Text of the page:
Online marketplace Letgo has been sued over Denver-area killings – Natural Self Esteem

By Thomas Peipert, The Associated Press

Online marketplace Letgo is facing a wrongful death lawsuit after the parents of five children were fatally shot and robbed while using the app to try to buy a used SUV in suburban Denver in 2020.

The lawsuit filed Thursday in federal court on behalf of the victims’ family claims, Letgo, which was acquired by OfferUp, was negligent in allowing the alleged shooter to become a “verified seller” using a false name and despite his criminal record.

The lawsuit, which also names OfferUp as a defendant, argues that while Letgo advertises that it works with law enforcement to ensure the safety of its tens of millions of users, it is the only requirement for becoming a “verified seller.” is a working email address.

“The Letgo app pretends that these supposedly ‘verified’ accounts can and should be trusted more than the competition in the online marketplace,” the lawsuit reads. “However, it has become increasingly clear that Letgo falsely advertises itself as a secure online marketplace for verified sellers without any legitimate verification process in place.”

A spokesman for OfferUp, based in Bellevue, Wash., said Thursday it was reviewing the lawsuit but declined to comment further.

The Letgo app was integrated with a similar OfferUp app shortly after filming in Colorado, but still exists independently outside the US

Sign up here to get The Unaffiliatedour twice-weekly newsletter on Colorado politics and politics.

Each issue is filled with exclusive news, analysis and other behind-the-scenes information you won’t find anywhere else. Sign up today to see what all the craze is about.

In August 2020, Joseph Roland was looking for a vehicle for his teenage daughter and found a Toyota RAV4 advertised by a “verified seller” on Letgo named James Worthy, who was actually an 18-year-old named Kyree Brown. Roland agreed to meet Brown in a parking lot near a mall in Aurora, a suburb of Denver.

“What was supposed to be a brief and safe transaction through Letgo turned into a tragic nightmare,” says the lawsuit, which comes as law enforcement officials across the country are encouraging buyers and sellers to meet in safer places like police station parking lots.

When Roland and his wife Jossline arrived, Brown told them he accidentally brought the wrong vehicle title and asked the couple to meet him elsewhere, according to the lawsuit.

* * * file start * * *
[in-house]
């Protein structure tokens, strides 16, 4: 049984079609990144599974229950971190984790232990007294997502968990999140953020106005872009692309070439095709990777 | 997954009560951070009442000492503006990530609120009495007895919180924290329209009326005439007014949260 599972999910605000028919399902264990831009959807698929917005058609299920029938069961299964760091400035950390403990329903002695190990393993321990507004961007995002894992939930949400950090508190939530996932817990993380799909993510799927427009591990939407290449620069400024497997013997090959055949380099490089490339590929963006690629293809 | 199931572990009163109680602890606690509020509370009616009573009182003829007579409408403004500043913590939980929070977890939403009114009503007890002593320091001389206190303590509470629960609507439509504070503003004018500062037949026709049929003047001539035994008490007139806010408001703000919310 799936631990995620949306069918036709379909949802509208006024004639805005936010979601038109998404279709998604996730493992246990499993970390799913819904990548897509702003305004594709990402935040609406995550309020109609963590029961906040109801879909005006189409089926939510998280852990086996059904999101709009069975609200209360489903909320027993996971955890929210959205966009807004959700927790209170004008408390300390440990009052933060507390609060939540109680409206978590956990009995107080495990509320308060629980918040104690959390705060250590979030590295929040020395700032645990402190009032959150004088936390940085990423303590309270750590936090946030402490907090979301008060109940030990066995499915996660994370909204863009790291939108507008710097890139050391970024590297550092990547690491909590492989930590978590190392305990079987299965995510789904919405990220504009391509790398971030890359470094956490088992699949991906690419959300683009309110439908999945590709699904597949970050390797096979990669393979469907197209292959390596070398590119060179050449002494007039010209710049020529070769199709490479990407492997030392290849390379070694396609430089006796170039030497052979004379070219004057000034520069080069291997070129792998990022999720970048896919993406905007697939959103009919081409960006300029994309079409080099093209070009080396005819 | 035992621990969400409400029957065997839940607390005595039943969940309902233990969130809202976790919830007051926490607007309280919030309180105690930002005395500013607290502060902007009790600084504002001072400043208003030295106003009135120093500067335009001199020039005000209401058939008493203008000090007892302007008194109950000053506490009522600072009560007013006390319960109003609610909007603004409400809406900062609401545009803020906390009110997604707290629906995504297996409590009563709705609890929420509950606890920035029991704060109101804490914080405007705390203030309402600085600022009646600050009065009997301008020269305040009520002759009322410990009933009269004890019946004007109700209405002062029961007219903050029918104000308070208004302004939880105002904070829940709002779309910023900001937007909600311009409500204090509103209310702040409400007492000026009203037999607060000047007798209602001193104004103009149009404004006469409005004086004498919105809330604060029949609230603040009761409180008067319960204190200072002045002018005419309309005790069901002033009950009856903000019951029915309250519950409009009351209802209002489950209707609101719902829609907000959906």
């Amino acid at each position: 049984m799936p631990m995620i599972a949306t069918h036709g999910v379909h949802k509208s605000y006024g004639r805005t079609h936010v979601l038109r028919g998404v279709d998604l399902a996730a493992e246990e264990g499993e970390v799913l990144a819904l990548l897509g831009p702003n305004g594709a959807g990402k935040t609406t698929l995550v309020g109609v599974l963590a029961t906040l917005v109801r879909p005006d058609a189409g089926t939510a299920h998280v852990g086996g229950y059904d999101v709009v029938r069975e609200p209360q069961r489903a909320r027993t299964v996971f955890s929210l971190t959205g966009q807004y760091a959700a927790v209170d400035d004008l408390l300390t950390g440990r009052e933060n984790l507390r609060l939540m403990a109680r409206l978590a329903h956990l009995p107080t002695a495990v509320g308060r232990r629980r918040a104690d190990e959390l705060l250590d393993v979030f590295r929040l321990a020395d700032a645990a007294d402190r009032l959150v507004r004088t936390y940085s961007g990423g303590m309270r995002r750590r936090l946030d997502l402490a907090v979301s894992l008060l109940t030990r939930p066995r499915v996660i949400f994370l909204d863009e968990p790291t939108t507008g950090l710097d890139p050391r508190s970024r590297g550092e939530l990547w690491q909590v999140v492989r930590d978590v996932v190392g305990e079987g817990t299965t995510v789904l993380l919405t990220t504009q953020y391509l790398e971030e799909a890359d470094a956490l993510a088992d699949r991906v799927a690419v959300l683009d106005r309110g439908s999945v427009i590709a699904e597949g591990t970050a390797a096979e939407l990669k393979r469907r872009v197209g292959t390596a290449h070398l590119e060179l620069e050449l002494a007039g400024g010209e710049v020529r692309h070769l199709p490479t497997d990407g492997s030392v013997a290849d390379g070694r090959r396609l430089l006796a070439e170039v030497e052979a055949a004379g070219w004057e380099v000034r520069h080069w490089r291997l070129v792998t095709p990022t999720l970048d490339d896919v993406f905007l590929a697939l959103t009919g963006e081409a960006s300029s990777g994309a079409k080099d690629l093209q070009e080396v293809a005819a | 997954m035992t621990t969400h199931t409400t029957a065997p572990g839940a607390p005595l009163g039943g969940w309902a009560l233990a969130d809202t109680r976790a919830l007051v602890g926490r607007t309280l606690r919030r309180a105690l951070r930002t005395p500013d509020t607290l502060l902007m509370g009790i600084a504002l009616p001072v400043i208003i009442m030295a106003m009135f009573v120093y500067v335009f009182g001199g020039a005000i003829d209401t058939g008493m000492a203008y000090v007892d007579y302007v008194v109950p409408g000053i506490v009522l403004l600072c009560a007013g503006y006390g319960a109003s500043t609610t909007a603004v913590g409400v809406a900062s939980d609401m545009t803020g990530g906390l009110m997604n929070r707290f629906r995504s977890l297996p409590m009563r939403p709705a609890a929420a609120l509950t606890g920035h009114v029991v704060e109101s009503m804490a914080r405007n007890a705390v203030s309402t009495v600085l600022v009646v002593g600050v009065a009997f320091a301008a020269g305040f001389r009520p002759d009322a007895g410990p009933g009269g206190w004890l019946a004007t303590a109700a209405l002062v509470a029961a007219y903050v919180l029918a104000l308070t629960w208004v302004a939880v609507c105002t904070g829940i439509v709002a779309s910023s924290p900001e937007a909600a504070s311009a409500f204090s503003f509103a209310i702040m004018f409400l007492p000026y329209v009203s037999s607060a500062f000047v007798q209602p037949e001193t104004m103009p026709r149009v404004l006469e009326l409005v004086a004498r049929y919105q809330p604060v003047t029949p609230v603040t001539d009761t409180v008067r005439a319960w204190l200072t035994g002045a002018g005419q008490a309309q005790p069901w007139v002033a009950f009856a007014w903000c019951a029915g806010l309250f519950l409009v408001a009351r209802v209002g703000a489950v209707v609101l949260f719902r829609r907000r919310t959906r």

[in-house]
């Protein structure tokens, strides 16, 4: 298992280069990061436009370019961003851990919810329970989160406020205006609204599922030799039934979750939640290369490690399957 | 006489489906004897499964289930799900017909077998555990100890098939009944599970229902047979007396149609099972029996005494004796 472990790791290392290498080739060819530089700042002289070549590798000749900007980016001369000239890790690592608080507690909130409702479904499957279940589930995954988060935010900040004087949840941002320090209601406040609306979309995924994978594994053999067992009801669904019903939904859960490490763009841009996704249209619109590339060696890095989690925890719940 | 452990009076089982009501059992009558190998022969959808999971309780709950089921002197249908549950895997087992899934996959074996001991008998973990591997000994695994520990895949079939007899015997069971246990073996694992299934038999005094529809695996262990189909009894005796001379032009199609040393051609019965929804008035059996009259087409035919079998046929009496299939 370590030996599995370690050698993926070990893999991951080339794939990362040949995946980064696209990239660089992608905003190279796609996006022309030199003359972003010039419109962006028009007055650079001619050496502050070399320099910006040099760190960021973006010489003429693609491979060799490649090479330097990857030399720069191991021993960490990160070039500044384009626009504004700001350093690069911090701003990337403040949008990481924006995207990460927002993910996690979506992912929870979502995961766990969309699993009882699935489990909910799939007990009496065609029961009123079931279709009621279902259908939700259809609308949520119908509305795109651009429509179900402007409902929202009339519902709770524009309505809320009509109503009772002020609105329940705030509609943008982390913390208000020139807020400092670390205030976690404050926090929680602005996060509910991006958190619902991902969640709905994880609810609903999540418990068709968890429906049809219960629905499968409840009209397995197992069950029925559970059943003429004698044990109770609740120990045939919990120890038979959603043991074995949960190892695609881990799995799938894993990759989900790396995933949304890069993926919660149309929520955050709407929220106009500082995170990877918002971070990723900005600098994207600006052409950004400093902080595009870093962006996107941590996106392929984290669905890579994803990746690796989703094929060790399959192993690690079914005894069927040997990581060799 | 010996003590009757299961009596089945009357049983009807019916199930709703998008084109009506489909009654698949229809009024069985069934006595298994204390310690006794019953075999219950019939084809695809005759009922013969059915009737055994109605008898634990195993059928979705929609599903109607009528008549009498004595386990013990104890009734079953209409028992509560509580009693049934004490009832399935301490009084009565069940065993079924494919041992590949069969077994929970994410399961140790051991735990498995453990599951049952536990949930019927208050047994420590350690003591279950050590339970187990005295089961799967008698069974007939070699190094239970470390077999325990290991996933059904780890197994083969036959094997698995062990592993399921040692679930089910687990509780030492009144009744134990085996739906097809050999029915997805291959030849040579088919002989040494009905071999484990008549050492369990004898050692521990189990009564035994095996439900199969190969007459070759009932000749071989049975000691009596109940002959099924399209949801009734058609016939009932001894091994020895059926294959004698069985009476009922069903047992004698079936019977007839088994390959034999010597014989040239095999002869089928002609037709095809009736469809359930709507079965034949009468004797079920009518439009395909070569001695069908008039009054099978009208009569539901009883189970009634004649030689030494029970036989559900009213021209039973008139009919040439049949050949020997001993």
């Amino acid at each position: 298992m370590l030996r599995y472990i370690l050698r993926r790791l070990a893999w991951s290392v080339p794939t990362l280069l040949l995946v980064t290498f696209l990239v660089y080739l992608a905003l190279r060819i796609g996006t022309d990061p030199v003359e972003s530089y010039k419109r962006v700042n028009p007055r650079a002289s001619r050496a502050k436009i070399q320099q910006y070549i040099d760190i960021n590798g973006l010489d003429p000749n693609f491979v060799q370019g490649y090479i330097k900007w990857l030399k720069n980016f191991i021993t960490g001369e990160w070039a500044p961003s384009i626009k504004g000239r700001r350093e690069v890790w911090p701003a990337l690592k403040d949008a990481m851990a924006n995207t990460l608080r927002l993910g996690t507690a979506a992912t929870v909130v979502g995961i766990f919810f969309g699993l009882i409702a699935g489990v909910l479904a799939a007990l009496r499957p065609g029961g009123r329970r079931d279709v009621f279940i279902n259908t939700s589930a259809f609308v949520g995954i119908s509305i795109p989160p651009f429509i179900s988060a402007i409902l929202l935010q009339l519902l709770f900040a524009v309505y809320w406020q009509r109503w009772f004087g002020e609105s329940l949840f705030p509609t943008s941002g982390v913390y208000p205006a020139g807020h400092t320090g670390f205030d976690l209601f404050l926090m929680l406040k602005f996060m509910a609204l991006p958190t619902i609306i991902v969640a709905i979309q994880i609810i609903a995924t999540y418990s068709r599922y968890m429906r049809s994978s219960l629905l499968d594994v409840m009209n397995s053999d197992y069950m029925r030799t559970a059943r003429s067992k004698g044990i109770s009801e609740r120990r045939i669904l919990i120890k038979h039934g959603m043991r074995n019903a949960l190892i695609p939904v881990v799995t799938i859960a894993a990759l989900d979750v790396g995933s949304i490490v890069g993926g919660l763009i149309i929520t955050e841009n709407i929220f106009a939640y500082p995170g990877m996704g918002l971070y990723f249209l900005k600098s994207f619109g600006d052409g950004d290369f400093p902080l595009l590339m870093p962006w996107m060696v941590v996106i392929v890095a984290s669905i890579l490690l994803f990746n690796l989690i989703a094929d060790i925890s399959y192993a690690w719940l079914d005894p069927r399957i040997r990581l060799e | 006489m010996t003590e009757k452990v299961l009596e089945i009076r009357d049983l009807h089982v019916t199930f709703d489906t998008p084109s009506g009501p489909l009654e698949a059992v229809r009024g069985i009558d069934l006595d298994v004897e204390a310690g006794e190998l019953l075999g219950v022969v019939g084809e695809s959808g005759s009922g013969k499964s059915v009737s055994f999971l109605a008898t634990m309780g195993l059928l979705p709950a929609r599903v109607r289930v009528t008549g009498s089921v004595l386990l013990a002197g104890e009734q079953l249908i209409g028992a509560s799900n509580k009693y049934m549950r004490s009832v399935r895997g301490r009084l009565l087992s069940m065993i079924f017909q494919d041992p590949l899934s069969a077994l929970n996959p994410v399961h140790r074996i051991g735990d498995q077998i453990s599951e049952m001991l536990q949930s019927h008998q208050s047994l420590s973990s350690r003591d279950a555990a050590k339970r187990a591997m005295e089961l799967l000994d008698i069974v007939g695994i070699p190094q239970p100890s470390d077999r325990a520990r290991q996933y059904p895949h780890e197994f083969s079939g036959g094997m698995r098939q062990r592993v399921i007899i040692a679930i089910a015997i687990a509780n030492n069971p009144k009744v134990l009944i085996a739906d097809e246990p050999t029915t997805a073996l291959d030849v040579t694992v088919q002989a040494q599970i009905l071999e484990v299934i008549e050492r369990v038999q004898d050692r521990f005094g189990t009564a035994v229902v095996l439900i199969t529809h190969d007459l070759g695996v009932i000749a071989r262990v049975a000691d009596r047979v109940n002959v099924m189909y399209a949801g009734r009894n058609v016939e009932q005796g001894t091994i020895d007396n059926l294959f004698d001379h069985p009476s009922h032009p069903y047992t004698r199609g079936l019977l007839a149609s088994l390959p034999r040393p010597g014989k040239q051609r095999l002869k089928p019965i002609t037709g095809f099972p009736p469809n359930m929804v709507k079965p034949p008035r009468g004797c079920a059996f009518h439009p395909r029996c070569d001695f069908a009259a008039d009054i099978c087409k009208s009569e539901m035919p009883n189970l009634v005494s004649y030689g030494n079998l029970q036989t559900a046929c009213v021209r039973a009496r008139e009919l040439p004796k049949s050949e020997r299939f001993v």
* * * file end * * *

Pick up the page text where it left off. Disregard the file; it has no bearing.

They agreed and followed the man to the address “unaware of any danger as James Worthy was a ‘verified seller’ of Letgo,” the lawsuit said.

Brown is accused of pulling a pistol and shooting the couple after Joseph Roland tried to wrestle the gun away. Investigators say the teenager then fled with the $3,000 in cash the Rolands brought to pay for the SUV, which was reported stolen days before the Aug. 14, 2020 encounter.

Brown was arrested about two weeks after the shooting and charged with two counts of first-degree murder.

“It’s outrageous behavior that Letgo led customers to believe the app had a legitimate verification process when any user (let alone Mr. Brown – who had a criminal record) could use fictitious names and sell stolen vehicles as ‘verified’ simply by an E -Provide email address,” the lawsuit reads.

It is also claimed that if Letgo had implemented stricter screening policies, it would have taken the police less than two weeks to track down the suspect.

In the “Terms of Use” section on OfferUp’s website, the company encourages placing third-party meeting places like police stations in well-lit, busy areas with surveillance cameras, but says users acknowledge that there are risks involved in buying and selling in an internet-based marketplace.

“It is possible that other users may attempt to harm you physically or to defraud you or obtain information from you for fraudulent purposes,” the terms read, which also indicate that OfferUp does not investigate a user’s criminal background or verified.

In addition to negligence, Letgo and OfferUp are accused of fraud, misrepresentation, and fraudulent and unfair trading practices in Thursday’s lawsuit. Compensation is sought, which will be determined by a jury.

Jossline Roland used to work for Dianne Sawaya’s law firm in Denver. That office filed the lawsuit along with Geragos & Geragos, another Los Angeles-based firm.


We believe important information needs to be seen by the people affected, whether it be a public health crisis, investigative reporting, or legislative accountability. This reporting depends to the support of readers like you.

Leave a Comment